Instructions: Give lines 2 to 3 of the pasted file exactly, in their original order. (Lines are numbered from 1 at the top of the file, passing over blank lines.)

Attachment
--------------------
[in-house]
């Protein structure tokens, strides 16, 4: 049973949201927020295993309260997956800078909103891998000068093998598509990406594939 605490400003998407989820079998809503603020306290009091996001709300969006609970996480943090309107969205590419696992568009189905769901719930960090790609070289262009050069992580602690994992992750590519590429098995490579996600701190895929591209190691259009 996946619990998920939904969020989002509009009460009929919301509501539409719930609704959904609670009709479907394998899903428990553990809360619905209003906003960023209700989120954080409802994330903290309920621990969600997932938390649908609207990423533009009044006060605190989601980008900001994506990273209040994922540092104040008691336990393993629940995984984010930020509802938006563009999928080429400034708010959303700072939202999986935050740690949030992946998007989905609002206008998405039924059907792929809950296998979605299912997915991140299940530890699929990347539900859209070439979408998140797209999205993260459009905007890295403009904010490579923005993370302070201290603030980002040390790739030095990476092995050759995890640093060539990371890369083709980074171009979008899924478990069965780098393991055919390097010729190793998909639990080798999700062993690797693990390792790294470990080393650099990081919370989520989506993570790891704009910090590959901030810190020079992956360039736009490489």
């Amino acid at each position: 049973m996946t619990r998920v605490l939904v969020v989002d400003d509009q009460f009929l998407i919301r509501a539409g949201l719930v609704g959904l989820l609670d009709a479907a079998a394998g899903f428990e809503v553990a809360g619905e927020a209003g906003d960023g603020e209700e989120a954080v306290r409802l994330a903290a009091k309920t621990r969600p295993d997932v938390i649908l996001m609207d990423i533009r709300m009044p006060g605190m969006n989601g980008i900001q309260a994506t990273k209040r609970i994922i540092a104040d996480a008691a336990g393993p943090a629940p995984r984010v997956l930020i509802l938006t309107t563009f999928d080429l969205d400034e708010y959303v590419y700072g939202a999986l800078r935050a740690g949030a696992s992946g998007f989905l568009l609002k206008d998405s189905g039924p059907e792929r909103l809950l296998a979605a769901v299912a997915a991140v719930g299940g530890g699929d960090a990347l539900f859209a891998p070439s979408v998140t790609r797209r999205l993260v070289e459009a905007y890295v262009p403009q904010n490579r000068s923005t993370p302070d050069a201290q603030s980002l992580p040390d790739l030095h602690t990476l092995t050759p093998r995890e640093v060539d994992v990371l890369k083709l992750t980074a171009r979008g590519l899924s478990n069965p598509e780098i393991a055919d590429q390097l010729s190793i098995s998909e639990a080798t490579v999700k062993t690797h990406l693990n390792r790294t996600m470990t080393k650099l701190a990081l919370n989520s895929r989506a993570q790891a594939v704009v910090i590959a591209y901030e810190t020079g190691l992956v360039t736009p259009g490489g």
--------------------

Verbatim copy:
């Protein structure tokens, strides 16, 4: 049973949201927020295993309260997956800078909103891998000068093998598509990406594939 605490400003998407989820079998809503603020306290009091996001709300969006609970996480943090309107969205590419696992568009189905769901719930960090790609070289262009050069992580602690994992992750590519590429098995490579996600701190895929591209190691259009 996946619990998920939904969020989002509009009460009929919301509501539409719930609704959904609670009709479907394998899903428990553990809360619905209003906003960023209700989120954080409802994330903290309920621990969600997932938390649908609207990423533009009044006060605190989601980008900001994506990273209040994922540092104040008691336990393993629940995984984010930020509802938006563009999928080429400034708010959303700072939202999986935050740690949030992946998007989905609002206008998405039924059907792929809950296998979605299912997915991140299940530890699929990347539900859209070439979408998140797209999205993260459009905007890295403009904010490579923005993370302070201290603030980002040390790739030095990476092995050759995890640093060539990371890369083709980074171009979008899924478990069965780098393991055919390097010729190793998909639990080798999700062993690797693990390792790294470990080393650099990081919370989520989506993570790891704009910090590959901030810190020079992956360039736009490489």
């Amino acid at each position: 049973m996946t619990r998920v605490l939904v969020v989002d400003d509009q009460f009929l998407i919301r509501a539409g949201l719930v609704g959904l989820l609670d009709a479907a079998a394998g899903f428990e809503v553990a809360g619905e927020a209003g906003d960023g603020e209700e989120a954080v306290r409802l994330a903290a009091k309920t621990r969600p295993d997932v938390i649908l996001m609207d990423i533009r709300m009044p006060g605190m969006n989601g980008i900001q309260a994506t990273k209040r609970i994922i540092a104040d996480a008691a336990g393993p943090a629940p995984r984010v997956l930020i509802l938006t309107t563009f999928d080429l969205d400034e708010y959303v590419y700072g939202a999986l800078r935050a740690g949030a696992s992946g998007f989905l568009l609002k206008d998405s189905g039924p059907e792929r909103l809950l296998a979605a769901v299912a997915a991140v719930g299940g530890g699929d960090a990347l539900f859209a891998p070439s979408v998140t790609r797209r999205l993260v070289e459009a905007y890295v262009p403009q904010n490579r000068s923005t993370p302070d050069a201290q603030s980002l992580p040390d790739l030095h602690t990476l092995t050759p093998r995890e640093v060539d994992v990371l890369k083709l992750t980074a171009r979008g590519l899924s478990n069965p598509e780098i393991a055919d590429q390097l010729s190793i098995s998909e639990a080798t490579v999700k062993t690797h990406l693990n390792r790294t996600m470990t080393k650099l701190a990081l919370n989520s895929r989506a993570q790891a594939v704009v910090i590959a591209y901030e810190t020079g190691l992956v360039t736009p259009g490489g």